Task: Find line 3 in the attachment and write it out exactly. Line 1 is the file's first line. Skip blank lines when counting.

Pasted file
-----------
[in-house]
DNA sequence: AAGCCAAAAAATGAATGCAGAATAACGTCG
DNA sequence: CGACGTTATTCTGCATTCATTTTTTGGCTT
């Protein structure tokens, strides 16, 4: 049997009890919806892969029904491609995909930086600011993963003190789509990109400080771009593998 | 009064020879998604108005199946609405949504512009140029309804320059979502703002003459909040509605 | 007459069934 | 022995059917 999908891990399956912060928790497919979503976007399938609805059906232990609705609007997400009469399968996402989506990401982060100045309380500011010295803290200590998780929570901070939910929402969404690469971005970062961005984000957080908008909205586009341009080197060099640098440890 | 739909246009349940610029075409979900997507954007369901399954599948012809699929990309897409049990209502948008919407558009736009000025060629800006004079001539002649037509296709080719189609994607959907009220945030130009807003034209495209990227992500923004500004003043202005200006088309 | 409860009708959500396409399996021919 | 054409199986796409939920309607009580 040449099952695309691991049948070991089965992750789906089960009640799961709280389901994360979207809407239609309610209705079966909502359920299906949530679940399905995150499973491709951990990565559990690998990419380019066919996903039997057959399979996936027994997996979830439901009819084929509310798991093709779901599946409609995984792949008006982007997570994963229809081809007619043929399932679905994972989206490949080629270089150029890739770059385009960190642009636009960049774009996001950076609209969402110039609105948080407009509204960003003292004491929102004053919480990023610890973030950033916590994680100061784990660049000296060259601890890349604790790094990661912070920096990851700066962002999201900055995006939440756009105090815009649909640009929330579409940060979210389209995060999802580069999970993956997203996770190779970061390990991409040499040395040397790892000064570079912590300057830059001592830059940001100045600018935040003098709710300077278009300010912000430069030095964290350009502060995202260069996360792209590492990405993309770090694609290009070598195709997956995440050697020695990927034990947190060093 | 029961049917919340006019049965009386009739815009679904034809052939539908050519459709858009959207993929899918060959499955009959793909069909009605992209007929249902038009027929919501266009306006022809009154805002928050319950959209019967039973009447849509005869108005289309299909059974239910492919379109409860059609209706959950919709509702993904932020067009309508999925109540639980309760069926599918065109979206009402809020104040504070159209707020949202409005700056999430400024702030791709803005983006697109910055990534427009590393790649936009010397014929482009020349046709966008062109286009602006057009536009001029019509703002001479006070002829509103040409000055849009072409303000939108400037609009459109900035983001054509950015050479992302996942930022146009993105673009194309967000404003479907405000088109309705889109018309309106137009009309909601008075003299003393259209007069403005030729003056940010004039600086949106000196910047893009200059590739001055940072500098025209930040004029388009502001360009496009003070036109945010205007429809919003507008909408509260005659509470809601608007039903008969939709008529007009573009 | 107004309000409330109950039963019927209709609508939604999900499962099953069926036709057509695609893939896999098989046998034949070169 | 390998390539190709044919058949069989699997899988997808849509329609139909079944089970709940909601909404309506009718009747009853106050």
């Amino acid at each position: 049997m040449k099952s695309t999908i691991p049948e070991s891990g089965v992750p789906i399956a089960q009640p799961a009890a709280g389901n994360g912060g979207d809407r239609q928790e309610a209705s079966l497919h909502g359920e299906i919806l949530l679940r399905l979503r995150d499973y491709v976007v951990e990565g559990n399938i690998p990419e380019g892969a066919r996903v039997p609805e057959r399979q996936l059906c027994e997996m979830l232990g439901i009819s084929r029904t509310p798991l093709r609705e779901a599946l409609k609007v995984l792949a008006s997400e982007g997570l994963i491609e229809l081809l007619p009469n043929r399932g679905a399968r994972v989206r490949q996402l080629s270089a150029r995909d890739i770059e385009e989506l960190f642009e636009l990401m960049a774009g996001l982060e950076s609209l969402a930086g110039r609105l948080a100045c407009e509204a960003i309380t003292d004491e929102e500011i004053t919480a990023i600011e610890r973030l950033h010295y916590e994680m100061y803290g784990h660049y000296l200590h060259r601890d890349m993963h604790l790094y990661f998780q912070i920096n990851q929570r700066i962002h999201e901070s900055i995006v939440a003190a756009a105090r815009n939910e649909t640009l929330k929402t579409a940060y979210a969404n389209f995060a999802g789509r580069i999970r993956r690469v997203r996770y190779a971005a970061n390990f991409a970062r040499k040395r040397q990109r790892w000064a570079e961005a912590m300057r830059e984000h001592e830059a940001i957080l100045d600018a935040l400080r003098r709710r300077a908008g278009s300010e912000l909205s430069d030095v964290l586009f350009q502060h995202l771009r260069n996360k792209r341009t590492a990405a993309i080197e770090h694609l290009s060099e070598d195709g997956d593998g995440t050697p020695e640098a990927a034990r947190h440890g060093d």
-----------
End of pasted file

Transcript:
DNA sequence: CGACGTTATTCTGCATTCATTTTTTGGCTT